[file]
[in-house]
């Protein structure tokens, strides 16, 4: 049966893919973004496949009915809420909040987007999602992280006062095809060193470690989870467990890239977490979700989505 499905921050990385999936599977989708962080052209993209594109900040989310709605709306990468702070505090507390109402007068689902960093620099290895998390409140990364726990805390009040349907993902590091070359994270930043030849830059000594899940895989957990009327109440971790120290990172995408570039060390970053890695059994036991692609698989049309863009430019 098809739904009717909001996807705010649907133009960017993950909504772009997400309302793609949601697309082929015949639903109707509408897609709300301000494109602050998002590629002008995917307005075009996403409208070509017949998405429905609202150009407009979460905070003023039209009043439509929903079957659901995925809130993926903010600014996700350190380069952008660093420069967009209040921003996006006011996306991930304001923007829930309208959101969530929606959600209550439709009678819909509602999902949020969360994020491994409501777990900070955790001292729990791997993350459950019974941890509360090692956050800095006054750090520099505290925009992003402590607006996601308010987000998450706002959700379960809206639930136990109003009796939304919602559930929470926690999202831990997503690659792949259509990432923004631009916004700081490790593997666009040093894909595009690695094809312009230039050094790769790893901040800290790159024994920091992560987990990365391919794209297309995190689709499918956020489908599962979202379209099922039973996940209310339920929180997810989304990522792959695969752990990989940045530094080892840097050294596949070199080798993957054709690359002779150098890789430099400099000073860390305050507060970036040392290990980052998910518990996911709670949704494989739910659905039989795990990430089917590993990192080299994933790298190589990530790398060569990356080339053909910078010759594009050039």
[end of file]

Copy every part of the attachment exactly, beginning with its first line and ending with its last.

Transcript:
[in-house]
């Protein structure tokens, strides 16, 4: 049966893919973004496949009915809420909040987007999602992280006062095809060193470690989870467990890239977490979700989505 499905921050990385999936599977989708962080052209993209594109900040989310709605709306990468702070505090507390109402007068689902960093620099290895998390409140990364726990805390009040349907993902590091070359994270930043030849830059000594899940895989957990009327109440971790120290990172995408570039060390970053890695059994036991692609698989049309863009430019 098809739904009717909001996807705010649907133009960017993950909504772009997400309302793609949601697309082929015949639903109707509408897609709300301000494109602050998002590629002008995917307005075009996403409208070509017949998405429905609202150009407009979460905070003023039209009043439509929903079957659901995925809130993926903010600014996700350190380069952008660093420069967009209040921003996006006011996306991930304001923007829930309208959101969530929606959600209550439709009678819909509602999902949020969360994020491994409501777990900070955790001292729990791997993350459950019974941890509360090692956050800095006054750090520099505290925009992003402590607006996601308010987000998450706002959700379960809206639930136990109003009796939304919602559930929470926690999202831990997503690659792949259509990432923004631009916004700081490790593997666009040093894909595009690695094809312009230039050094790769790893901040800290790159024994920091992560987990990365391919794209297309995190689709499918956020489908599962979202379209099922039973996940209310339920929180997810989304990522792959695969752990990989940045530094080892840097050294596949070199080798993957054709690359002779150098890789430099400099000073860390305050507060970036040392290990980052998910518990996911709670949704494989739910659905039989795990990430089917590993990192080299994933790298190589990530790398060569990356080339053909910078010759594009050039």